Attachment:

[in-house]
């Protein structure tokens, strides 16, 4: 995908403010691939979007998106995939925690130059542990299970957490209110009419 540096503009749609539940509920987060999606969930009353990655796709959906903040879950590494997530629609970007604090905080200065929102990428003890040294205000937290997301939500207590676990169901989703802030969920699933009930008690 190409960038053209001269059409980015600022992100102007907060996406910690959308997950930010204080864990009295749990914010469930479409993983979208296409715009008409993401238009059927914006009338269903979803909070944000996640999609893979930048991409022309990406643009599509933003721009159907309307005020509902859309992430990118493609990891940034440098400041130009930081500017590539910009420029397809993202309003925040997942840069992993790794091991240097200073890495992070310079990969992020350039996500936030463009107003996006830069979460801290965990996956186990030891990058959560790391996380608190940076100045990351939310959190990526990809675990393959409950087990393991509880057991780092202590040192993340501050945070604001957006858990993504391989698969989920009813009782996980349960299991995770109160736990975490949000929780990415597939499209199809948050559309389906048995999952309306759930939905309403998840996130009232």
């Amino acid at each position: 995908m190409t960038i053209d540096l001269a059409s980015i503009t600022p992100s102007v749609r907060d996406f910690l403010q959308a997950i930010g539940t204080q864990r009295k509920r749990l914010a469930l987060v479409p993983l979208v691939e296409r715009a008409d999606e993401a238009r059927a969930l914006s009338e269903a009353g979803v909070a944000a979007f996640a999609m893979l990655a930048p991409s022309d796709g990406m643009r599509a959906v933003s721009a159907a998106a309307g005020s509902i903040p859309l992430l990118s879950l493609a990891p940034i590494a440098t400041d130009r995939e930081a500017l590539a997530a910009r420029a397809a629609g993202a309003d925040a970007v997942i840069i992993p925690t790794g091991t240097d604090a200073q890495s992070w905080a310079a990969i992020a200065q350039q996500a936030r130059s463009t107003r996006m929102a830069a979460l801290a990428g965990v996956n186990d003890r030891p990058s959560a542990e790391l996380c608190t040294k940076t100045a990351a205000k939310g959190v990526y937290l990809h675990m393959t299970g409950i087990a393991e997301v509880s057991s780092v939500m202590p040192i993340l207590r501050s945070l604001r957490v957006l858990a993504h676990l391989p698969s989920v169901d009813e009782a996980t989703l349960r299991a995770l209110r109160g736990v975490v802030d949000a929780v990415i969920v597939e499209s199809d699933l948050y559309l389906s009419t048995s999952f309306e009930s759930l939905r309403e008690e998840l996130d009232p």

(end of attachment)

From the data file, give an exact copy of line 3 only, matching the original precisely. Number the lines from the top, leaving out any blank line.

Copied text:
């Amino acid at each position: 995908m190409t960038i053209d540096l001269a059409s980015i503009t600022p992100s102007v749609r907060d996406f910690l403010q959308a997950i930010g539940t204080q864990r009295k509920r749990l914010a469930l987060v479409p993983l979208v691939e296409r715009a008409d999606e993401a238009r059927a969930l914006s009338e269903a009353g979803v909070a944000a979007f996640a999609m893979l990655a930048p991409s022309d796709g990406m643009r599509a959906v933003s721009a159907a998106a309307g005020s509902i903040p859309l992430l990118s879950l493609a990891p940034i590494a440098t400041d130009r995939e930081a500017l590539a997530a910009r420029a397809a629609g993202a309003d925040a970007v997942i840069i992993p925690t790794g091991t240097d604090a200073q890495s992070w905080a310079a990969i992020a200065q350039q996500a936030r130059s463009t107003r996006m929102a830069a979460l801290a990428g965990v996956n186990d003890r030891p990058s959560a542990e790391l996380c608190t040294k940076t100045a990351a205000k939310g959190v990526y937290l990809h675990m393959t299970g409950i087990a393991e997301v509880s057991s780092v939500m202590p040192i993340l207590r501050s945070l604001r957490v957006l858990a993504h676990l391989p698969s989920v169901d009813e009782a996980t989703l349960r299991a995770l209110r109160g736990v975490v802030d949000a929780v990415i969920v597939e499209s199809d699933l948050y559309l389906s009419t048995s999952f309306e009930s759930l939905r309403e008690e998840l996130d009232p």